Conservative leader and former Speaker of the U.S. House of Representatives Newt Gingrich writes about the California court ruling that children - even home-schooled children - must be educated by credentialed teachers, saying it is an example of "Judicial Supremacy." In his article he quotes a Wall Street Journal editorial calling the ruling a "strange new chapter" in the "annals of judicial imperialism." Later in the piece he writes,
The decision represents yet another case of a special interest -- in this case, the education unions and bureaucracy -- using the courts to get what they can't get through the popular vote.Lets take a moment to examine what Gingrich is really complaining about here.
This is yet another example of judicial supremacy: Rule by an out-of-control judiciary rather than the will of the people. It joins court rulings such as the removal of "under God" from the Pledge of Allegiance on a long list of usurpations of the freedom and self-determination of the American people.
Here's how the American system of law and justice is supposed to work: We have a Constitution and we have laws that we are all supposed to follow by mutual agreement. And we have in place a judicial system for interpreting our Constitution and laws, again by mutual agreement. So when there is a dispute we take that dispute to the courts, and the judges rule according to the Constitution and laws. And then we agree to follow their rulings.
Newt Gingrich and the conservatives complain that this is "Judicial Supremacy" and "judicial imperialism." Wow, this sounds pretty bad! But look at the meaning of these negative-sounding words. Isn't "Judicial Supremacy" really just another way of saying that we agree to follow "rule of law?" When Gingrich uses language that casts a negative frame on the concept, isn't he undermining public respect for the rule of law? Gingrich and other conservatives are happy enough with our American system when it works in their favor but when it rules against their agenda they launch another anti-government screed.
This post is not written in opposition to home or private schooling, but to point out the importance to all of us that we all operate under the same set of agreed-upon rules. At least in California, another agreed-upon rule is that our children should receive the best possible education. Article 9 of our California Constitution states that a good education is "essential to the preservation of the rights and liberties of the people." The wording at the beginning of Article 9 is as follows:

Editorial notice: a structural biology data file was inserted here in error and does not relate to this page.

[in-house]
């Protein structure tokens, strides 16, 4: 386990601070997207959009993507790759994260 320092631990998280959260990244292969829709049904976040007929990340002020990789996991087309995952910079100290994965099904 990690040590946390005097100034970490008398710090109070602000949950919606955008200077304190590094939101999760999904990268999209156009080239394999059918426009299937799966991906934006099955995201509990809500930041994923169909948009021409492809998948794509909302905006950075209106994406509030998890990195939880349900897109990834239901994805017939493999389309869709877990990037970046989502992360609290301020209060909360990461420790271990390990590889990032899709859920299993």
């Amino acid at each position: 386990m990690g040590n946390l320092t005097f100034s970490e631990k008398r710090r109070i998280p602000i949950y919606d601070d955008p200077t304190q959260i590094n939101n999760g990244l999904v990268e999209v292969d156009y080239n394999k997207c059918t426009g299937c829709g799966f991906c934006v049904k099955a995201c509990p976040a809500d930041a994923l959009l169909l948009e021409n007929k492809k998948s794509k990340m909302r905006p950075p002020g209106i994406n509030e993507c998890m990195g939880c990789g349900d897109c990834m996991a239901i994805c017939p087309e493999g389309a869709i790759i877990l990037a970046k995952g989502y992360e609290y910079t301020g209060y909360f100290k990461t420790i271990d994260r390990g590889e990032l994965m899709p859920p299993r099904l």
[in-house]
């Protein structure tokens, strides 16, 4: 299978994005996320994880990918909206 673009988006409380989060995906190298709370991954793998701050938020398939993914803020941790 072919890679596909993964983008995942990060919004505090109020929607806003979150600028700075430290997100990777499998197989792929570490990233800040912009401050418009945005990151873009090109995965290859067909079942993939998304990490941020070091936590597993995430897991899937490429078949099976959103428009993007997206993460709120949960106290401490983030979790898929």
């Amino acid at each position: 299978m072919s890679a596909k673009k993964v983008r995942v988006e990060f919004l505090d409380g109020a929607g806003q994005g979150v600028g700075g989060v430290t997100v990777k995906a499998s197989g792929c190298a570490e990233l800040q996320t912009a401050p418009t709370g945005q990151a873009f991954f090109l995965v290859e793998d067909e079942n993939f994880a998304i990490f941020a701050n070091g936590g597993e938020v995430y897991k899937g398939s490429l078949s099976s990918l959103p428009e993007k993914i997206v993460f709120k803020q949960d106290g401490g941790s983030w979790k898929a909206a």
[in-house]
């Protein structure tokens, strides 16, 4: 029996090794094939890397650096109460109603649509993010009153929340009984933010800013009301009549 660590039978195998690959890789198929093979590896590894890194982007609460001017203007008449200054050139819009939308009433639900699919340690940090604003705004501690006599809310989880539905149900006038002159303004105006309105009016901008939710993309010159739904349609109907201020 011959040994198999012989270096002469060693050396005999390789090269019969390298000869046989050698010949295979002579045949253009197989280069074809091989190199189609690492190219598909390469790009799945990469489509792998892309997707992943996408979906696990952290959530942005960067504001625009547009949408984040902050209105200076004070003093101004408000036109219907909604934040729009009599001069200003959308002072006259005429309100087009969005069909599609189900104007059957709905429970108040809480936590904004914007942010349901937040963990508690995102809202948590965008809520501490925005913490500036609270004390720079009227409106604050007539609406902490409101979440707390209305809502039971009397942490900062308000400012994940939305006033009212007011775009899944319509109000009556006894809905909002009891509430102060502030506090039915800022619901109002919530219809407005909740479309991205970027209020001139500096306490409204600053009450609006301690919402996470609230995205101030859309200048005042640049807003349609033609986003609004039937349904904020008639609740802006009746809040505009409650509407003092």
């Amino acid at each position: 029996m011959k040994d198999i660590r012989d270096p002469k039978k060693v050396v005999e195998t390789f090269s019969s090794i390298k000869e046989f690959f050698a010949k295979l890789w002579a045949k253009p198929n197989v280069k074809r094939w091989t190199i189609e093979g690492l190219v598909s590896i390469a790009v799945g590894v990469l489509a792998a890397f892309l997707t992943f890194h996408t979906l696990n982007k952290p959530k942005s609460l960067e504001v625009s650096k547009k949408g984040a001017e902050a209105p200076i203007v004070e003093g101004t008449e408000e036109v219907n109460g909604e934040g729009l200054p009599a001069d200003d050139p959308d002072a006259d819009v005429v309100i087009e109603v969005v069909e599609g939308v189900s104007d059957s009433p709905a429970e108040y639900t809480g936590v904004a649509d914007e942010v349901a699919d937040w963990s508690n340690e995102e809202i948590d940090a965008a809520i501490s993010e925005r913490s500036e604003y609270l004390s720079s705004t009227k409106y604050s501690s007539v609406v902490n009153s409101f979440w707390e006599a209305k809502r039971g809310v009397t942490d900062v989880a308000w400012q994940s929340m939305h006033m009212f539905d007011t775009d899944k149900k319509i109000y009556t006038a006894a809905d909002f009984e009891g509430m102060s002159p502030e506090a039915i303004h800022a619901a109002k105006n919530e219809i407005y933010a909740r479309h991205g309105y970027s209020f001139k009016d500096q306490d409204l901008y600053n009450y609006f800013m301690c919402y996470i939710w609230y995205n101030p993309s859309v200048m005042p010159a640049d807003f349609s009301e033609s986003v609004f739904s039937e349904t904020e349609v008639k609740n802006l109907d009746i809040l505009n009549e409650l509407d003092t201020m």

A general diffusion of knowledge and intelligence being essential to the preservation of the rights and liberties of the people, the Legislature shall encourage by all suitable means the promotion of intellectual, scientific, moral, and agricultural improvement.To this end Article 9 describes how California will manage a system of free, public schools. And Article 9 makes it clear that to this end our children deserve qualified, "credentialed" teachers.
Once again, We, the People of California have decided that a good education is "essential to the preservation of the rights and liberties of the people." This is what we want. Just what is it that Gingrich and other conservatives want instead if it doesn't involve qualified teachers providing education to our state's children?
Note - Gingrich also criticized court rulings mandating the "removal" of the phrase "Under God" from the Pledge of Allegiance. But this misrepresents what the courts ruled. The courts ruled that public schools cannot force children to recite this pledge. It violates our Constitution's clause against our having a government mandated religion to make children repeat that this is a nation "under God." It also raises a question of just what he does want our Constitution to say. Does he want the government to mandate that we follow a particular religion? His writings suggest this to be the case.